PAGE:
There might not always be enough space onscreen for everything you want to display. In such situations, you can make your content selectable using tabs. Consider how user settings are presented in most desktop applications and operating systems. Complex arrays of preferences are arranged by category—and those categories are often organized by tabs. This is just one way to handle navigation in an application.
Flex comes with a standard set of components—called navigators—that help you control the flow of your application by arranging visible elements into different views. Instead of presenting their children in vertical or horizontal (or other) layouts, navigators provide the means to switch between their children, showing one child at a time while hiding the others.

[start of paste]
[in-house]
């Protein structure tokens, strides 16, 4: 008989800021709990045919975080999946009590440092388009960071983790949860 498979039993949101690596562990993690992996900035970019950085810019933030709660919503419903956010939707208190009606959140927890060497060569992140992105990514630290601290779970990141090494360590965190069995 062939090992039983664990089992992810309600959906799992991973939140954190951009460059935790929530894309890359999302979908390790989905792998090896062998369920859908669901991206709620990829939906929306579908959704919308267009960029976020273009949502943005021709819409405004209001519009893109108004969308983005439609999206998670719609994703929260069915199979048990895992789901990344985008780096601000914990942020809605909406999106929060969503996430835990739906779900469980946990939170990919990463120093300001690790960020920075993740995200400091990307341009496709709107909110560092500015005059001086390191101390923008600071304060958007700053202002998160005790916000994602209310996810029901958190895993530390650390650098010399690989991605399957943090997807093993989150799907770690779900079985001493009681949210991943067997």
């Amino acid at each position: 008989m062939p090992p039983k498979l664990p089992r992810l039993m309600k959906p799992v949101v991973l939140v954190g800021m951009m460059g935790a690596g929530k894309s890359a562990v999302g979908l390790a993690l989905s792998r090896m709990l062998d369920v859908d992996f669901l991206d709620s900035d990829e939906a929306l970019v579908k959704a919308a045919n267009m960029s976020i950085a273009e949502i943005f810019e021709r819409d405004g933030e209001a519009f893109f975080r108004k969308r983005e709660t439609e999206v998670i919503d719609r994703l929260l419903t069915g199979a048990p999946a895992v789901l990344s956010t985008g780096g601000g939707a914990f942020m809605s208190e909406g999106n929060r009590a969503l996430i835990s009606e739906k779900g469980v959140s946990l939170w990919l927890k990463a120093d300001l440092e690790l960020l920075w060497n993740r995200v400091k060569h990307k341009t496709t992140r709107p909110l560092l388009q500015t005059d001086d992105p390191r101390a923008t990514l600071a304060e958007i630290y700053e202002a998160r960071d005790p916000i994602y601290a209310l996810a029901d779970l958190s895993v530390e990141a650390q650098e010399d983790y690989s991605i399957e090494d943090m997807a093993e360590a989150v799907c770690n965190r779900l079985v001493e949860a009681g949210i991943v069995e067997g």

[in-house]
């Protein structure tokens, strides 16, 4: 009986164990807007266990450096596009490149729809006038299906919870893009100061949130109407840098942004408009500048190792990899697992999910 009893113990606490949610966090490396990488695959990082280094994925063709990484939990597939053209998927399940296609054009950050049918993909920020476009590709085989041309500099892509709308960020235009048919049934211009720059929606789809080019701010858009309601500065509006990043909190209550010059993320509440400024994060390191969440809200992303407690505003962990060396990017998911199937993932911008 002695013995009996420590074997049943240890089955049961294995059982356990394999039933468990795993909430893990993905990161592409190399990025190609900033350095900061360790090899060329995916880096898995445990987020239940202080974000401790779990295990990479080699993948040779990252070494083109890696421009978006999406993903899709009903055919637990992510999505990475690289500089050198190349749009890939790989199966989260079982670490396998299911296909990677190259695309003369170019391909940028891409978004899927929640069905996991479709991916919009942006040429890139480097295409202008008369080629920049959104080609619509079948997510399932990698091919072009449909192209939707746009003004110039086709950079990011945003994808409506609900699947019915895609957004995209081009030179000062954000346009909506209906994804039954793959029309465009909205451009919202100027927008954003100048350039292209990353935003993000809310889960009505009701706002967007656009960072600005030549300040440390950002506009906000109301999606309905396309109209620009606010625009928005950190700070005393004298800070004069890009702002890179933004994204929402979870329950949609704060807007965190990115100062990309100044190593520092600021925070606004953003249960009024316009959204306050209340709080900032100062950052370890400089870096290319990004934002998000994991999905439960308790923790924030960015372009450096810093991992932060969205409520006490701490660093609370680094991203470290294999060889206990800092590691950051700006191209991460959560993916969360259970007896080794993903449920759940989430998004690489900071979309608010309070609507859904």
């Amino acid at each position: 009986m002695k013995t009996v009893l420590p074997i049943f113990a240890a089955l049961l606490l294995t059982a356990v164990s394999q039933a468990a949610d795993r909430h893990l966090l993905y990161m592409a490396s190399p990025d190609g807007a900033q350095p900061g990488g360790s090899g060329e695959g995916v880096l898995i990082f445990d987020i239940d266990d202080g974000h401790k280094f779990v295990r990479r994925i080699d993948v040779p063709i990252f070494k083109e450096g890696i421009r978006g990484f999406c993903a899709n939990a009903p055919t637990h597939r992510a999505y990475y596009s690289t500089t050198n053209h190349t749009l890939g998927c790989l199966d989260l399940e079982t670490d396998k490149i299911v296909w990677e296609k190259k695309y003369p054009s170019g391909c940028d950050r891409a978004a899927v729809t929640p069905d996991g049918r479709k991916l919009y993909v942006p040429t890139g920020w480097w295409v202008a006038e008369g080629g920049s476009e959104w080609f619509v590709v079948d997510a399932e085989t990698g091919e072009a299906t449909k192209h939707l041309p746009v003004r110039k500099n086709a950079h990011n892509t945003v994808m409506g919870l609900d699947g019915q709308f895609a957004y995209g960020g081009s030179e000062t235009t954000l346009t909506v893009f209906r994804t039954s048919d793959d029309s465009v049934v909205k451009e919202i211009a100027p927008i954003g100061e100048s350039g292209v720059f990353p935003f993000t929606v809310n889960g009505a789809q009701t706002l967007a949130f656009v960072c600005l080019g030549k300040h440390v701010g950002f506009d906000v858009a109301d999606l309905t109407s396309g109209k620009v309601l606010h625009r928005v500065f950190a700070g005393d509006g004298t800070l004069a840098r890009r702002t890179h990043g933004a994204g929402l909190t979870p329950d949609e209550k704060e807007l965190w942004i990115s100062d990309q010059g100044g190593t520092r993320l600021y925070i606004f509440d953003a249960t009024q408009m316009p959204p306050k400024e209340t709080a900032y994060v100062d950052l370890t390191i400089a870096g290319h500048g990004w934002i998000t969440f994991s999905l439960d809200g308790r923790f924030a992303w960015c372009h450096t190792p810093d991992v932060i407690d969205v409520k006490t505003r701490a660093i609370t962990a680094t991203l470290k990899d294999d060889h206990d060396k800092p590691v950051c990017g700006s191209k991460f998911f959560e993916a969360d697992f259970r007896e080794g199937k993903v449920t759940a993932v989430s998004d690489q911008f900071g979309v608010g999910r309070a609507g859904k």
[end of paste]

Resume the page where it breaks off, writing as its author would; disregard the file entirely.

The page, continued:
This section explores some of the navigator controls available to you in Flex, particularly the
TabNavigator is one of the most common navigator controls, so we’ll discuss it first. The
TabNavigator takes any number of child containers and provides a tab for each. Like all navigator components, the
TabNavigator requires its children to be container objects. Containers, as you know, group other elements into a single entity; thus, they’re perfectly suited to handling thematic content.
You set a tab’s text by assigning a
label property to each container attached to the navigator control. Containers from the Halo (
mx:) namespace have ...